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Onan The Vegetarian


Spotting his photo on the Daily News front page of August 27 was quite a buzz kill for Hoyt, who’d hosted a party the previous night with Chan at the Jivamukti Yoga Center on Lafayette Street. Mun’s Dynamic Life Festival, as they called it, was a way for the duo to introduce people to their shared passions. Before an audience of about 150, Hoyt showed off concoctions like hemp-seed burgers and raw mango-blueberry pie.

At the peak of their success, Hoyt and Chan owned three Quintessence restaurants around the city. The Upper East Side outpost shuttered during the winter of 2004; their Upper West Side branch, at 87th and Amsterdam, closed abruptly in January. In the weeks after Hoyt’s highly publicized arrest, his restaurants received prank calls on a daily basis. “Do you have sperm on the menu today?” inquired one caller. A blogger discovered Hoyt’s name was an anagram for “hand toy.” Raw-food enthusiast Denise Mari says she dined at Quintessence “40 times in a row” when she first switched to the diet; later she took six months of classes with Hoyt to prepare his recipes on her own. Before his arrest, she admired him. Afterward she wondered, “Do we abandon somebody because this happened? Or do we say this was a friend; we stay by them?” For some, the choice was easy. One Quintessence regular posted an irate e-mail to a local raw-food list, arguing for a boycott of Hoyt’s eateries. Other adherents believe he simply fell off the program. “I don’t think he was eating totally raw,” one wrote.

Convicted of public lewdness, a misdemeanor, on February 27, Hoyt is awaiting sentencing on April 18, when he’ll likely receive two years’ probation. He’s already begun court-ordered counseling, but he finds the sessions “a little long-winded.” He’s looking into an alternative therapy called EMDR, or Eye Movement Desensitization and Reprocessing, which Hoyt believes removes emotional problems like stains from a shirt. “They go right to where the stress points are and eliminate them,” he says.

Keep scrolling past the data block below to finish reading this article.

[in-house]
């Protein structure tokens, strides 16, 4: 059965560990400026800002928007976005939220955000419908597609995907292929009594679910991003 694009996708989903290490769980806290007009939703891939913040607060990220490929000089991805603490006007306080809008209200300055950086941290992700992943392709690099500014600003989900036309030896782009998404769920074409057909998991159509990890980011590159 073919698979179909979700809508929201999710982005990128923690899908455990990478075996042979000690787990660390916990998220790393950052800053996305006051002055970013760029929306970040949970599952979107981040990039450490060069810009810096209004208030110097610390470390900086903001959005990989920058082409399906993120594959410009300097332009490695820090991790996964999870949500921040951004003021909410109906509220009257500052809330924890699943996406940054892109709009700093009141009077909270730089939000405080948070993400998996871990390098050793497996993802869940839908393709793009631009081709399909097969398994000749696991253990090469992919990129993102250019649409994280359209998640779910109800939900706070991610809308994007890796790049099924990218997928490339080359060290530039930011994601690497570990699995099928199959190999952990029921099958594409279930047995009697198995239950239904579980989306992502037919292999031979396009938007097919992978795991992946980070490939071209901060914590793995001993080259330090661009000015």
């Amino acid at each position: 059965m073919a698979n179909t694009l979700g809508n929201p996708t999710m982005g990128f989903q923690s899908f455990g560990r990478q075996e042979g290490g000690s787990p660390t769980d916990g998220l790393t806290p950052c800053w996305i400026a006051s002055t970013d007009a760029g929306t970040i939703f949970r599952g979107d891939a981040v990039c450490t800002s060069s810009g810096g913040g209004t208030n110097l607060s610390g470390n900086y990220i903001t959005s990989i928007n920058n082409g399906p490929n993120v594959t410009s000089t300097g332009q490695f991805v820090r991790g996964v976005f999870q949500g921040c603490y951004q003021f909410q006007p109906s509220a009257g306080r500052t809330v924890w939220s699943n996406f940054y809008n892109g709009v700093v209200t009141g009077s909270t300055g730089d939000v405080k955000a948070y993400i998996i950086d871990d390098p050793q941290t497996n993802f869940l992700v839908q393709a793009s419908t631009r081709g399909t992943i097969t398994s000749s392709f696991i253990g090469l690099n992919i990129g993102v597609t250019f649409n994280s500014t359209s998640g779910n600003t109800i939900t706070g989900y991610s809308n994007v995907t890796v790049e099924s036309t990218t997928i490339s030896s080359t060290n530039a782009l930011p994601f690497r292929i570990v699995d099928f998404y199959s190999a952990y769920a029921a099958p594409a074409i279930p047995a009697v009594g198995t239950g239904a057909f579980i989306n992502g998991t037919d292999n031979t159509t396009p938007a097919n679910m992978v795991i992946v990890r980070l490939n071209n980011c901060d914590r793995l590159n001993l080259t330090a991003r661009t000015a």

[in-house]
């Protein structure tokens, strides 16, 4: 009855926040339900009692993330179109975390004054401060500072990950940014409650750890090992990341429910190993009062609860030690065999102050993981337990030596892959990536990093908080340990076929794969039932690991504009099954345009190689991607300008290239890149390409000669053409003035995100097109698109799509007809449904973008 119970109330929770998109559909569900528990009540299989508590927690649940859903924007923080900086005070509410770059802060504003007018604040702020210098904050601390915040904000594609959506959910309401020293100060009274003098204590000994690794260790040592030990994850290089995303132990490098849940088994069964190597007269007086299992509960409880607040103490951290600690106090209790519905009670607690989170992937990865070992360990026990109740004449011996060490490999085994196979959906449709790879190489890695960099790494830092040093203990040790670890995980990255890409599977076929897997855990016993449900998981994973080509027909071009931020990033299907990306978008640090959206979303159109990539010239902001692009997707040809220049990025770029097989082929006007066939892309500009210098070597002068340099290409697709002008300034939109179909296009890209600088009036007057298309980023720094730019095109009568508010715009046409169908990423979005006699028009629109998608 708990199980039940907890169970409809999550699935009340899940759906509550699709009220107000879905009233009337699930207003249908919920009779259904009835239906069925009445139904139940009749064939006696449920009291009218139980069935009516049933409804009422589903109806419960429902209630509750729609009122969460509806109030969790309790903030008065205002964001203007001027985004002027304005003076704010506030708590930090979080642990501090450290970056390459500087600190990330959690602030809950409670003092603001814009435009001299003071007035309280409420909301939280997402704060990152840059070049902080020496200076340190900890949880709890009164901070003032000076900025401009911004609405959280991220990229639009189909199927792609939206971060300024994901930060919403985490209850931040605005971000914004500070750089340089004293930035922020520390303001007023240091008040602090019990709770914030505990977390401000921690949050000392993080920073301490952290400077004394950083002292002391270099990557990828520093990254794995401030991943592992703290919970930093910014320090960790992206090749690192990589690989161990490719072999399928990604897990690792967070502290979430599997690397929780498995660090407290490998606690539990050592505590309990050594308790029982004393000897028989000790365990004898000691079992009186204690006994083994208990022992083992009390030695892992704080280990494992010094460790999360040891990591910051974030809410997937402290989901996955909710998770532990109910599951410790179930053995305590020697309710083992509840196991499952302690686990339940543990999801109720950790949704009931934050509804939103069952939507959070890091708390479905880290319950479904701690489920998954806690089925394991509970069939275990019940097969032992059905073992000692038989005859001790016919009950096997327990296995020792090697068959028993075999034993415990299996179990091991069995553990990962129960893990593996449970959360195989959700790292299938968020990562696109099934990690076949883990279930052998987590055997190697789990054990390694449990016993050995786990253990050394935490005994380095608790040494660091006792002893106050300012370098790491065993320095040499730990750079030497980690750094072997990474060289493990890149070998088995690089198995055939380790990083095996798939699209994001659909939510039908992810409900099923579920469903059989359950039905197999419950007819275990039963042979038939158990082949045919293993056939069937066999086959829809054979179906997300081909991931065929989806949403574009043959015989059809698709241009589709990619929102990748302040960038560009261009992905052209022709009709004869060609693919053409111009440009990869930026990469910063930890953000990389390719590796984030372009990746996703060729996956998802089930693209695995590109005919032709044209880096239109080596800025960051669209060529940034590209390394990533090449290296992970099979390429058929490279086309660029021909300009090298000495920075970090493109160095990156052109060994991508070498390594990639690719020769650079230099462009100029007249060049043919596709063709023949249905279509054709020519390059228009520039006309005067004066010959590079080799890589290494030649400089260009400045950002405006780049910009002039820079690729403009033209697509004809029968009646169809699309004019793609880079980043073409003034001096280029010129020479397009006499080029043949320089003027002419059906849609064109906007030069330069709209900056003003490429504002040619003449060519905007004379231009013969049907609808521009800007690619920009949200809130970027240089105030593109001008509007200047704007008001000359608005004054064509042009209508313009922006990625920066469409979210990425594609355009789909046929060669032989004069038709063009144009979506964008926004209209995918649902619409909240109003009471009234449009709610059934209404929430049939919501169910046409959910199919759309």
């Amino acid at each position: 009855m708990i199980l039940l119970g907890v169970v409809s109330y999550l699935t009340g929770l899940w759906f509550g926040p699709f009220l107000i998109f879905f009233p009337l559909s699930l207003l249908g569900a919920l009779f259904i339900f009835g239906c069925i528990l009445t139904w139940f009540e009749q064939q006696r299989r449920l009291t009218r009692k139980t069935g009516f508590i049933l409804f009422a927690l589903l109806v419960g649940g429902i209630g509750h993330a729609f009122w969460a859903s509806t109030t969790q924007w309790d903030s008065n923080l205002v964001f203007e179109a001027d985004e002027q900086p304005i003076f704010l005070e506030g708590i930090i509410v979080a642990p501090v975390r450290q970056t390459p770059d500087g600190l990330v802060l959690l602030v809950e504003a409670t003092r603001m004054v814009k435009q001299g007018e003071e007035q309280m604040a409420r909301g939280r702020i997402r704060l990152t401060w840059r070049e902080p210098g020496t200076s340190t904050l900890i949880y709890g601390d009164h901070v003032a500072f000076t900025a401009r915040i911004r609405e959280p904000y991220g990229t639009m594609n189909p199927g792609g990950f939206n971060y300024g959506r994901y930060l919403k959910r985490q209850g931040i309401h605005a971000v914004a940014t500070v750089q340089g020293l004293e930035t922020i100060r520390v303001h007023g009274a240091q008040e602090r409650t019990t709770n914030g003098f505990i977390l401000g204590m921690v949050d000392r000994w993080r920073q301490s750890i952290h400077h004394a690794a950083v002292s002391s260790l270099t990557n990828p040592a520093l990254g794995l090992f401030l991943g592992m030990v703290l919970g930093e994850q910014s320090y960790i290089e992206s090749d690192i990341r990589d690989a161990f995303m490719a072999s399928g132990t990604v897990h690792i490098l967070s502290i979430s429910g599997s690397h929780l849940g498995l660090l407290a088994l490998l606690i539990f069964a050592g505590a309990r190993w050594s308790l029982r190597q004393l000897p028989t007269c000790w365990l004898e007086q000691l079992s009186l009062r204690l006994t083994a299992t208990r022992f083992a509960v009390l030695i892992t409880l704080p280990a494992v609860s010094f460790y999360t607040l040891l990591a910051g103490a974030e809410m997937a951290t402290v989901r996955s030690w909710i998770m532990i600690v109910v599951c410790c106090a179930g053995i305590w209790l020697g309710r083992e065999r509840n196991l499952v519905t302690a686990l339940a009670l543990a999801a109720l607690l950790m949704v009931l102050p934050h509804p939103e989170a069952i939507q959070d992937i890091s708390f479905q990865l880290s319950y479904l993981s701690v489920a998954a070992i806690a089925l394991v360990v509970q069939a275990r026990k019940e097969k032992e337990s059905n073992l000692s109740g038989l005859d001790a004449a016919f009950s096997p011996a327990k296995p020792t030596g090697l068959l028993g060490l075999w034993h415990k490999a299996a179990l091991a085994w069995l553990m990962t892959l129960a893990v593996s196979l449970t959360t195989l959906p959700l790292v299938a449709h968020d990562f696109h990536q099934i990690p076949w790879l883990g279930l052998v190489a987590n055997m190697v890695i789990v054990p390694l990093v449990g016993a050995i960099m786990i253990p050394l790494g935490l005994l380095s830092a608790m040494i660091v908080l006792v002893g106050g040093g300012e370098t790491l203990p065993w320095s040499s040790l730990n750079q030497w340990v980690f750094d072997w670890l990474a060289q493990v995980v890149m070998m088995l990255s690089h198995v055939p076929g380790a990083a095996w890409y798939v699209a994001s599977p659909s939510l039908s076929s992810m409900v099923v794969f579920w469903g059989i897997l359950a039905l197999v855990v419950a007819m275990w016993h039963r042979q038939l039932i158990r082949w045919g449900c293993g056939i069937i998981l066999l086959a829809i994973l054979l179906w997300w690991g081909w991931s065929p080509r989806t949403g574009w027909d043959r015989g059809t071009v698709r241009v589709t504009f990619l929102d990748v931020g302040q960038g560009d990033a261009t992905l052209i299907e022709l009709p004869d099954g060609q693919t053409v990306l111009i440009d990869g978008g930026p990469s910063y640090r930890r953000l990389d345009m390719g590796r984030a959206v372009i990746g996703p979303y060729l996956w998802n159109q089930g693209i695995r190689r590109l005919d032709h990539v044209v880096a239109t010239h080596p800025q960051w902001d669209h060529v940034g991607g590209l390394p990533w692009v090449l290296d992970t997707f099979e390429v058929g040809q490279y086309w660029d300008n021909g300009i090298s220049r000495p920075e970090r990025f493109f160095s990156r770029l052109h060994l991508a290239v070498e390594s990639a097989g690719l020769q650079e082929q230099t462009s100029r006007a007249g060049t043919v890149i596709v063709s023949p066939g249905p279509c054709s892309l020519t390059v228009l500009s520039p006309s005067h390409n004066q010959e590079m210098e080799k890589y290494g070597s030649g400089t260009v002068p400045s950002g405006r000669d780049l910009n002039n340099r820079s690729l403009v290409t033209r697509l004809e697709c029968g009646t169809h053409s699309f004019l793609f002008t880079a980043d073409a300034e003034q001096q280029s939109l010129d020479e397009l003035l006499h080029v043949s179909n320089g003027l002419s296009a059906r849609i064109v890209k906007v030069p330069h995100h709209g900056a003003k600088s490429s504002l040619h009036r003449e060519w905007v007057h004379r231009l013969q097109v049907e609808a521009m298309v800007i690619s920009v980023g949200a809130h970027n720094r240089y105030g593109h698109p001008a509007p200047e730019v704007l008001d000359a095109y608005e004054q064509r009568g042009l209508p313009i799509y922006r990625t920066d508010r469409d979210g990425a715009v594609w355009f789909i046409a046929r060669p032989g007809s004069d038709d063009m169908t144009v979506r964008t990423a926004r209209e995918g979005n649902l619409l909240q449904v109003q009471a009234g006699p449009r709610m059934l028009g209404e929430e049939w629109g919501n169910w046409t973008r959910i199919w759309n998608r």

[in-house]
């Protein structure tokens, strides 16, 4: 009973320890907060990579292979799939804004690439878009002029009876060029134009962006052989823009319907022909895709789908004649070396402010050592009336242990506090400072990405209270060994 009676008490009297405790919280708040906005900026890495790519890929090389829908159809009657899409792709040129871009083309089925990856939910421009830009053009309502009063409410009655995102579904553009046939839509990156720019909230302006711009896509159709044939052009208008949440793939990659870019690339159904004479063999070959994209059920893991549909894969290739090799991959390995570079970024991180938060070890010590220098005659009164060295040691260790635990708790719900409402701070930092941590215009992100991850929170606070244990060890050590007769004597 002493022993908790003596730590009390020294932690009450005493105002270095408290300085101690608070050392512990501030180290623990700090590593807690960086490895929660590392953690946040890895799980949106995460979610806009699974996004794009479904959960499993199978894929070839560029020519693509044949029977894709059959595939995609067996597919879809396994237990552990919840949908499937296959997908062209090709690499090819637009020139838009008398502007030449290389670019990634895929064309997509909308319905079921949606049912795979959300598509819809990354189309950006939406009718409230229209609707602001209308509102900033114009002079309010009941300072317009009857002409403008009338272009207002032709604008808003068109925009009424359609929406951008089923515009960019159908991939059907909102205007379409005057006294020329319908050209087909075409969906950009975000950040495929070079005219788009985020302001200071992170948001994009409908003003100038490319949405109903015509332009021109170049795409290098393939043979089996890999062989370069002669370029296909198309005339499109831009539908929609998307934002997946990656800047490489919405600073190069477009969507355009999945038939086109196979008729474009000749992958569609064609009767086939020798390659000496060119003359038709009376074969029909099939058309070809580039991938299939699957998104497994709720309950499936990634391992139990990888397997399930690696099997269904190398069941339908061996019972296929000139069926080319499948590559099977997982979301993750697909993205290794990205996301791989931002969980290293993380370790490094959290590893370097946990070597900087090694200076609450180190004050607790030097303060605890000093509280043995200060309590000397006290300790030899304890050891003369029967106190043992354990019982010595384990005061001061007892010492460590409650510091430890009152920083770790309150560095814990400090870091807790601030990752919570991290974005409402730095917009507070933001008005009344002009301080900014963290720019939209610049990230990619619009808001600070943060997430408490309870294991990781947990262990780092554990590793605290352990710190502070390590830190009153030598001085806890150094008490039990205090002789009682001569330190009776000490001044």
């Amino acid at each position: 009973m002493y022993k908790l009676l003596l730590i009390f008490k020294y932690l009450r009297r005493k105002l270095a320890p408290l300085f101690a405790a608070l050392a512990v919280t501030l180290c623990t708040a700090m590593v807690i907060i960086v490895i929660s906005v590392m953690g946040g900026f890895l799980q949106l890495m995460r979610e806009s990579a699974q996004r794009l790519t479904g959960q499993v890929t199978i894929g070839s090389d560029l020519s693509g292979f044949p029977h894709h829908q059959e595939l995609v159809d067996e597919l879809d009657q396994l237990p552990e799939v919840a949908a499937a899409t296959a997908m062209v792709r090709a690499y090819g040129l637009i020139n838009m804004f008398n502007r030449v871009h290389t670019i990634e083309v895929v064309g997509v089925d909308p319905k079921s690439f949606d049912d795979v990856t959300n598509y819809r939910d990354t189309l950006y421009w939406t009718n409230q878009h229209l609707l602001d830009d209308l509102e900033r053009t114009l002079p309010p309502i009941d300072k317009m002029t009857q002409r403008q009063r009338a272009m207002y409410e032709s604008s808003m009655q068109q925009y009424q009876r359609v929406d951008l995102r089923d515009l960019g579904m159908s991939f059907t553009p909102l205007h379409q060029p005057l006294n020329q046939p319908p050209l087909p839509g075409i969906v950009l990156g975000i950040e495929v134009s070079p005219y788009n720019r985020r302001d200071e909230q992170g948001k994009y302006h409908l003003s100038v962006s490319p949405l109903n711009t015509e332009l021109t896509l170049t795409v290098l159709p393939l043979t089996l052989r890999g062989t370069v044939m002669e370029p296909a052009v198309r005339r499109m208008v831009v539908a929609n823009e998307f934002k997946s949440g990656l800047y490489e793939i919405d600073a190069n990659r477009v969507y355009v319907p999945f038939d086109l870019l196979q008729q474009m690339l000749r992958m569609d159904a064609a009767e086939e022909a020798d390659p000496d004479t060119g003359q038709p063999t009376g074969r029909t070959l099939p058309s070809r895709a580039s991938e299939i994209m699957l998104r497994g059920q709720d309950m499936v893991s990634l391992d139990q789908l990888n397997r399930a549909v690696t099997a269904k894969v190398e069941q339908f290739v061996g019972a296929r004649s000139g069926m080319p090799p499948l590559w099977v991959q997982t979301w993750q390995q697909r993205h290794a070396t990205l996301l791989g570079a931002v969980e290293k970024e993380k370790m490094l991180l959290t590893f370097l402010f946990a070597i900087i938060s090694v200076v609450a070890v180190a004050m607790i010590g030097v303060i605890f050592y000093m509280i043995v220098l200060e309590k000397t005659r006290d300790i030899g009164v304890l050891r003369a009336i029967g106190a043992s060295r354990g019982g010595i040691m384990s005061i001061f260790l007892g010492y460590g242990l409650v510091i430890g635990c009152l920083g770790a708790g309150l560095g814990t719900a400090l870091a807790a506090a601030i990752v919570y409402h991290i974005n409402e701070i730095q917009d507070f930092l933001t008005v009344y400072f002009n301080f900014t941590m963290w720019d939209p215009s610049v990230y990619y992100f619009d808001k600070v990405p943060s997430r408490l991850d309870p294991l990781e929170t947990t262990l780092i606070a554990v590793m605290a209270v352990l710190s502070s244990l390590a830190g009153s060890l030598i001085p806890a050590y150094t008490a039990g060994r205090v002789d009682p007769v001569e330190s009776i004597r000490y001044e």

The subway incident has spawned a mini-movement of sorts. Inspired by Nguyen, a 15-year-old Queens girl used a cell phone to snap her own picture of a man who flashed her on the 7 train on March 3. A group of Nguyen’s East Village fans have started, a blog that encourages all women to “holla back” at street harassers by taking cell-phone pictures and posting them online. Nguyen “took the leap to say, ‘Uh-uh. This is not okay,’ ” says Hollaback co-founder Emily May. “She’s our princess,” adds another co-founder, Lauren Spees. “He picked the wrong person to do this to,” Nguyen says.

Not surprisingly, Hoyt himself disapproves of such tactics. In his account, the perpetrator is Nguyen, who misread his intentions (he claims he was already mid-masturbation when she stepped onto the train) and then humiliated him by posting his picture on the Web. He says he didn’t even realize he’d been photographed. “Even so, I wouldn’t imagine somebody throwing it up on the Internet for millions of people and destroying your life like that,” he says. “It’s one thing to take it to the police. But on the Internet, I read a lot of people saying, ‘That was not too cool of her. That was really screwed up.’ ”

Hoyt believes that if he and Nguyen had only met under different circumstances, she might really like him. “You know, she’d go, ‘That guy’s pretty cool. He’s got this restaurant, and he’s fun,’ ” Hoyt says. “She’d probably want to go out with me.”


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